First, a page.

China’s economic growth fell to its second-lowest level in at least four decades last year under pressure from anti-virus controls and a real estate slump, but activity is reviving after restrictions that kept millions of people at home and sparked protests were lifted.
The world’s No. 2 economy grew by 3 percent in 2022, less than half of the previous year’s 8.1 percent rate, official data showed on Tuesday. That was the second-lowest annual rate since at least the 1970s after 2020, when growth fell to 2.4 percent at the start of the coronavirus
China’s slump has hurt its trading partners by reducing demand for oil, food, consumer goods and other imports. A rebound would be a boost to global suppliers who face a growing risk of recession in Western economies.
Economic growth sank to 2.9 percent over a year earlier in the three months ending in December from the previous quarter’s 3.9 percent, the National Bureau of Statistics reported.
Consumer spending started to recover but still was weak in December after the government abruptly ended its “zero-COVID
Urban workers crowded train stations across China’s largest cities on Tuesday as travel for Lunar New Year holidays hit high gear, an early sign of economic recovery as officials confirmed a plunge due to COVID
While many analysts say a return to economic normality will be gradual as the impact of COVID
weakens, some see the Lunar New Year as a welcome early consumption boost.
“Peak infections passed in major cities in January, and with the Spring Festival coming, tourism is back, and the signs of a recovery in consumption are obvious,” said Nie Wen, a Shanghai-based economist at the investment firm Hwabao Trust.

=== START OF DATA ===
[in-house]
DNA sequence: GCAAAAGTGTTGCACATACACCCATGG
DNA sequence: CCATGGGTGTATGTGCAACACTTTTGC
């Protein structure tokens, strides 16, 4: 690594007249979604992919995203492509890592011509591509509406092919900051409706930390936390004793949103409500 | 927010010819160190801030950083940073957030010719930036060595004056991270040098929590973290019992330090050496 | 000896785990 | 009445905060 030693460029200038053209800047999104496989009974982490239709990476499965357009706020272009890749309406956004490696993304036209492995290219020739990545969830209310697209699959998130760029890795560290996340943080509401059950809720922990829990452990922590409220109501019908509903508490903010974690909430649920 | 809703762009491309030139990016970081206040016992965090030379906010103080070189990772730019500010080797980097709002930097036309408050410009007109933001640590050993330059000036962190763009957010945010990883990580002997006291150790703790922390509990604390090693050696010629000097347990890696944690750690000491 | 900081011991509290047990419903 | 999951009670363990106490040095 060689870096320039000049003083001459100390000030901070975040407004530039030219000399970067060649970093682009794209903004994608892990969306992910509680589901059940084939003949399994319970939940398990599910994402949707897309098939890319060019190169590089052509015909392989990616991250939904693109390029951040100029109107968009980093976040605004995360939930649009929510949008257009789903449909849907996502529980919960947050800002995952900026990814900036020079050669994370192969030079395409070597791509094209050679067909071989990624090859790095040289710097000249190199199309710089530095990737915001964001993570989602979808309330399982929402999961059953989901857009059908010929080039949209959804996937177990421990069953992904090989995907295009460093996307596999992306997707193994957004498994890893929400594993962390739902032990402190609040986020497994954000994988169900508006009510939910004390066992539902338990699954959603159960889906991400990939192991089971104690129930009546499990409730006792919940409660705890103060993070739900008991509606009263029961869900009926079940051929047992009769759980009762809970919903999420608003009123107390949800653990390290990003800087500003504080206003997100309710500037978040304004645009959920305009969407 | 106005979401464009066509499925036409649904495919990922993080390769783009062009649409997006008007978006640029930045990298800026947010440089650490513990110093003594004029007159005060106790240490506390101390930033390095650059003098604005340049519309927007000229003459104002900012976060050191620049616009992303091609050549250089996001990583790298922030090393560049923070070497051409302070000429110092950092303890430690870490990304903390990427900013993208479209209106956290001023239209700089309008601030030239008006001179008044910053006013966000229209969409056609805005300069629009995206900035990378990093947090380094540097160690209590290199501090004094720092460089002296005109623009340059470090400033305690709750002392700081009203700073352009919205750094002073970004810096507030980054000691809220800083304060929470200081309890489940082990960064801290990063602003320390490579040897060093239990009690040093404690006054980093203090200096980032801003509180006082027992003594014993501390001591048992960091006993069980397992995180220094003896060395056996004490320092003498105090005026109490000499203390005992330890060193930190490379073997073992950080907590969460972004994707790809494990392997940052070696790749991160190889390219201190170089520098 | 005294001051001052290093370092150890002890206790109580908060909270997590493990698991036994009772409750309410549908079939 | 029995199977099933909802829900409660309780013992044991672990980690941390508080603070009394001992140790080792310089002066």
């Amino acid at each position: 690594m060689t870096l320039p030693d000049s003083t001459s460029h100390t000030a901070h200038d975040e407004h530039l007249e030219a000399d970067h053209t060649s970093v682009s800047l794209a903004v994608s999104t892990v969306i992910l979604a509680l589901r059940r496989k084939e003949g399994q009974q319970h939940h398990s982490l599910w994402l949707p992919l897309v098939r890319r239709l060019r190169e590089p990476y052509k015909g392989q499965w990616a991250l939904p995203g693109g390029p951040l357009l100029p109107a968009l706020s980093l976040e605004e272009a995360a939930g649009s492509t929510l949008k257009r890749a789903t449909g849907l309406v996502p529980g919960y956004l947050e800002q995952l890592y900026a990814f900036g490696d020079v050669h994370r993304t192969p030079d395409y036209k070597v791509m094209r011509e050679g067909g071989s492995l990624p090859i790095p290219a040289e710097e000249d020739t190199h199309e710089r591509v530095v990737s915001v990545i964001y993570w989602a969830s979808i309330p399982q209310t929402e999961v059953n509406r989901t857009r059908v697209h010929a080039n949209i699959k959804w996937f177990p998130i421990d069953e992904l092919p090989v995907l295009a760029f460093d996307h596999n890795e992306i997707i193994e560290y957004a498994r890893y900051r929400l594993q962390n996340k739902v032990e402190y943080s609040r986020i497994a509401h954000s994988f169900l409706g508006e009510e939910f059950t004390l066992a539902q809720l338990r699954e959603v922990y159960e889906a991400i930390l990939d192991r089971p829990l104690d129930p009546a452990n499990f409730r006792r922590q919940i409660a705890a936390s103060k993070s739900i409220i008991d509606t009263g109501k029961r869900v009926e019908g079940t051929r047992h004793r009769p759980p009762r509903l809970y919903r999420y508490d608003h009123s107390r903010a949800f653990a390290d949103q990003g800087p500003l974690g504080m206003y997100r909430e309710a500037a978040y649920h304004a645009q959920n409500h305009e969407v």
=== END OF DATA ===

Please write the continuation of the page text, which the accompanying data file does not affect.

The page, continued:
But with so many people on the move, health experts fear a deepening of the COVID
outbreak, leaving the elderly in rural villages particularly vulnerable.
The Ministry of Transport has estimated the rush will see a total of 2.1 billion passenger trips nationwide between Jan. 7 and Feb. 15.
The holiday season has also sparked a revival in domestic air travel with more than 70,000 flights across China between Jan. 7-13, according to industry data reported by Shanghai Securities News on Monday. That is equivalent to more than 80 percent of the levels seen before the pandemic.
Didi Global’s Chinese ride-hailing app returned to some Android app stores on Tuesday, according to Reuters checks and a source with direct knowledge of the matter, signaling its emergence from around 1-1/2 years of regulatory troubles.
Didi has been awaiting approval to resume new user registrations and downloads of its 25 banned apps in China as a key step to return to normal business since its regulatory problems started in mid-2021.
The ride-hailer, launched in Beijing in 2012 and backed by prominent investors including Alibaba
, Tencent and SoftBank Group, ran afoul of the powerful Cyberspace Administration of China regulator when in 2021 it pressed ahead with a US stock listing against the regulator’s wishes, sources previously
Its 25 mobile apps were then ordered to be taken down from app stores, the registration of new users was suspended, and it was fined $1.2 billion over data-security breaches.